China is good – Russia is no less


Dr M Ali Hamza

It is not only Shanghai Cooperation Organization (SCO) where the Prime Minister Pakistan applauded the unmatchable progress of China in recent history. And there is indeed no exaggeration.  China earned and well deserves the appreciation.

We must not forget another close neighbor who once had crumbled political system, constitutional crises, hyperinflation, monetary overhang, increasing rate of poverty, short of revenue and printed money to finance its debt, almost collapsed economy, bankruptcy of much industry, and a deep credit crunch caused shut down of many industries and brought about a protracted depression. Yes the post-Soviet Russia. In December 1991 after the breakup of USSR, Russia had to deal with multiple challenges. It was the challenge of transition that required political reform, economic restructuring and the redrawing of political boundaries.Once the super-power, sank into deep economic depression by the mid-1990s due to poorreform efforts. And financial crash of 1998 was never less than a last nail in the coffin. The economic crises wereas harsh as of immediate economic consequence of World War I, the fall of Tsarism, and the Russian Civil War. A report by World Bank revealed that population living in poverty raised to 49% in 1993 from 1.5% in the late Soviet era.Due to economic downfall post-Soviet era experienced an immediate depletion in public health, decline in birth-rates due to economic disorder, life expectancy of men and women dropped from 64 years to 57 years and from 74 to 71 respectively. A sharp increase of unnatural deaths: suicides, accidents, and murders, was witnessed among youth. The skyrocketing price hike of medicine was one of the major causes of exponential increase in deaths. Besides, in the struggle to transform from a state controlled to a market-oriented system, large collective and state farms that were provided with state-guaranteed marketing and supply channelshad to contend with the sudden loss of state support. Resultantly in less than 10 years, livestock accountsdropped by half, feed grains demand declined, and the area planted to grains dropped by 25%.The reduction in purchasing power affectedthe purchases of mineral fertilizer and other agricultural inputs and crop yields went down. New machinery got expensive and sources of capital investments shrink. Overall the agriculture sector of Russia suffered the worst of the odds. Moreover, converting the world’s largest state-controlled economy into a market-oriented economy was an uphill task. Regardless of the brilliance of policy makers, such conversionwas extraordinarily difficult. Being a crisis-wracked country Russia had to ground her policies in the neoliberal Washington Consensus of the International Monetary Fund (IMF), World Bank and Treasury Department.There were three main policies opted: liberalization, stabilization, and privatization. Yes it was shock therapy and the outcome was in shape of self-centered greedyRussian oligarchs. These were the businessmen who rapidly accumulated wealth under the shadow of privatization policy of newly emerged state of Russia.  The dwindling Soviet state offered state owned assets those had to be sold out to private parties and thus the business magnates pulled out most of the assets and started controlling the rest of the system. The shift from USSR to Russia was only beneficial for the business oligarchs, they tried to hijack, and they did to good extent, but then Putin factor came in. That is quite another topic.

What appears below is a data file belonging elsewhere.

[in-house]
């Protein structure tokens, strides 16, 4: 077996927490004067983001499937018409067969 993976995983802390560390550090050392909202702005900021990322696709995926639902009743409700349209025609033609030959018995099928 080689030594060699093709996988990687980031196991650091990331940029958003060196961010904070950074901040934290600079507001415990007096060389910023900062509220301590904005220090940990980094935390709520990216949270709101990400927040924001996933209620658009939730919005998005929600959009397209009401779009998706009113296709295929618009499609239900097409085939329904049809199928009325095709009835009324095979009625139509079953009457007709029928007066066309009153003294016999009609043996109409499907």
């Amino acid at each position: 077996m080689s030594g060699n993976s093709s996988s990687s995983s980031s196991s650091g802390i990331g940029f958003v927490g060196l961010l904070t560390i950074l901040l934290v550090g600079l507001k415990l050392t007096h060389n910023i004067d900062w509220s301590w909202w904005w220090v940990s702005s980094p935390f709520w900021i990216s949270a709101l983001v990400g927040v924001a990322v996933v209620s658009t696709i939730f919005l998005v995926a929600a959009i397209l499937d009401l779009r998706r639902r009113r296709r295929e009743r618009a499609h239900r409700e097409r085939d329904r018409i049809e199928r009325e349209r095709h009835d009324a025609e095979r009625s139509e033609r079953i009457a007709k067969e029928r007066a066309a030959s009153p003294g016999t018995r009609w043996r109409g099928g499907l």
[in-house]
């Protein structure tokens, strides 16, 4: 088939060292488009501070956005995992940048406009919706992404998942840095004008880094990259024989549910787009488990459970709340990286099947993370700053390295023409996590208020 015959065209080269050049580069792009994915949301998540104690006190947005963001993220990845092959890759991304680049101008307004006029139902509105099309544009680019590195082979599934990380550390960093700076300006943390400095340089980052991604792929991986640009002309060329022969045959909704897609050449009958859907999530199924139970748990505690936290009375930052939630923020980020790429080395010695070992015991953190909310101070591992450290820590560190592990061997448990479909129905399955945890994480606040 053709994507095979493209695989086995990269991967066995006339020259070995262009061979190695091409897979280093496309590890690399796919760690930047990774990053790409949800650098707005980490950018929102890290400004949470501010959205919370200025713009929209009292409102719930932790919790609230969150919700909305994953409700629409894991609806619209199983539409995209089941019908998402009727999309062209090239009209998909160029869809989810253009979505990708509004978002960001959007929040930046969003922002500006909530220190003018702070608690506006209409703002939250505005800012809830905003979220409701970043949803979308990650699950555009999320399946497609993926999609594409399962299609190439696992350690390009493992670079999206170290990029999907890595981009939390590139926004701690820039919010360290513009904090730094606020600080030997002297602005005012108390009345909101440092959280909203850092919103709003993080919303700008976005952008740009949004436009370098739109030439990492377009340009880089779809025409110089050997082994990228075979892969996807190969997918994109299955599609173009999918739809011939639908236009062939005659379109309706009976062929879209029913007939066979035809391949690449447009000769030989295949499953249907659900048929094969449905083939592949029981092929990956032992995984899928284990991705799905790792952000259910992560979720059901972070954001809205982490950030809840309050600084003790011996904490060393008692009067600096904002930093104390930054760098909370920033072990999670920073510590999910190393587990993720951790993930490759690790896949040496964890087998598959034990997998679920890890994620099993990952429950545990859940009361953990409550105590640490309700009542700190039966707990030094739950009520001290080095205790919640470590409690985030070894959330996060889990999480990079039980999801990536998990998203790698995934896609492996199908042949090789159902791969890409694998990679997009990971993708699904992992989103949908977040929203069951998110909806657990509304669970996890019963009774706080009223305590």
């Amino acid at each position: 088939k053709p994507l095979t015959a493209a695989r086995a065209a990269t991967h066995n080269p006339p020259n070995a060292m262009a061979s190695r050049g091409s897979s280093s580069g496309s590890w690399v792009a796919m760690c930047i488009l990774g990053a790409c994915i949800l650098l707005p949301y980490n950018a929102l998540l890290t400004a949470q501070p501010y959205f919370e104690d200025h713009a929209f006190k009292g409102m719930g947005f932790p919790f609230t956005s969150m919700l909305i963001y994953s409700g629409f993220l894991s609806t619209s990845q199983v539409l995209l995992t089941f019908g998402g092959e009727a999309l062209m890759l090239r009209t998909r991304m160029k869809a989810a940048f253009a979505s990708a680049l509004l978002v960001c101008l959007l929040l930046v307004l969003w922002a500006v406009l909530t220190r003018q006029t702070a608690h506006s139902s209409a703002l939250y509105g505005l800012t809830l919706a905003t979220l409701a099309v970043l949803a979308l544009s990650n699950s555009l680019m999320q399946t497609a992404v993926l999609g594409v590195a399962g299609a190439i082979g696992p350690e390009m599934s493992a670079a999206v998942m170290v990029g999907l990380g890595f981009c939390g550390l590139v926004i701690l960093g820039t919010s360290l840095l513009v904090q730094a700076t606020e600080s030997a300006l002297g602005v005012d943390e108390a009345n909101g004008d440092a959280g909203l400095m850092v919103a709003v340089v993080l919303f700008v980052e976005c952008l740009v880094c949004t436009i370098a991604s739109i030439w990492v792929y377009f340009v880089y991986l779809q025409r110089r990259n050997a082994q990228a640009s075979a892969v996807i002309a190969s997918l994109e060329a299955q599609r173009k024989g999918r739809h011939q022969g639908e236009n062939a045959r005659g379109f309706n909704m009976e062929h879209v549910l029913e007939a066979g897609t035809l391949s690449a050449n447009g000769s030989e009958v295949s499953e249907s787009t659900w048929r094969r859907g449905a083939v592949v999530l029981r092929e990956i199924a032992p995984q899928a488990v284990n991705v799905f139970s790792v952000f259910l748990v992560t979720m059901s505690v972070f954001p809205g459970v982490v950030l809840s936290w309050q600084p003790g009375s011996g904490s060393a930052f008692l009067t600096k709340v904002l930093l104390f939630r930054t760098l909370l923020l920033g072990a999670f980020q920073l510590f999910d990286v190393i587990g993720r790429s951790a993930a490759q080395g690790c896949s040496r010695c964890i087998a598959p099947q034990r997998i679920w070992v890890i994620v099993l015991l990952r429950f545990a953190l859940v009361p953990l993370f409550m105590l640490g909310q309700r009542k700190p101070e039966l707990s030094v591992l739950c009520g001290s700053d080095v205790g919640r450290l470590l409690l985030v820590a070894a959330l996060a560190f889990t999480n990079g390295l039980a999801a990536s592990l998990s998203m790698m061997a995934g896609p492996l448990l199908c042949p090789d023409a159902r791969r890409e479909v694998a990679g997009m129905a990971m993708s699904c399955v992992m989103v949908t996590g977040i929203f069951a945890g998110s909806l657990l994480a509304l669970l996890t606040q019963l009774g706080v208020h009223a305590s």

Beside these glimpses of the Russian crises, within 20 years Russia has well-functioning presidential democracy, international prestige has been re-gained, real GDP grew on average 6.7% a year, average income increased 11% annually, and a consistently positive balance of the federal budget enabled the government to cut 70% of the external debt. Today Russia is the 5thlargest national economy in Europe, the 11thlargest in the world in terms of nominal GDP, and the 6thlargest by purchasing power parity.Moreover life expectancy increased, mortality dropped, health care services covered.  A US-CIA estimate 99.7% literacy rate in Russia and according to a 2016 OECD report, 54% of Russia’s adults have attained a tertiary education making Russia the second-highest attainment of tertiary education among 35 OECD member-countries.In 2016 the US company Bloomberg rated Russia’s higher education as the third-best in the world. The Guardian reports Russia as the 6th most-popular destination for international students in 2014.In 2016 Russia exceeded Soviet grain production levels, and in that year became the world’s largest exporter of wheat.In 2018 Russia was among top ten producers of wheat, barley, sugar beet, potato, oats, maize, lentils, pumpkin, cabbage, pea, onion, apple, flax, rye etc. In the last years Russia has emerged as a big agricultural power again.

Pakistan seems to resemble Russia in many aspects. There was Stalinization resulted in rapid industrialization and other developments. We had Ayubization that caused industrialization, construction of dams, power stations, and other developments. Russia lost her land with the collapse of USSR, and we lost our land with fall of Dhaka. Russia converted from one party system to presidential democracy, and we are struggling for the true democracy. Russia came out of the worst economic crises, and we are trying to win-over the economic challenges. Russia had to crush the business and political oligarchy, and we are yet hijacked by oligarchy. Such similarities provide us the ground to benchmark Russia for socio-economic development as we benchmark China. Present Govt. seems keen to comprehend the method in which China progressed, but there will not be any harm to study additional case of another equally brilliantsuccess story.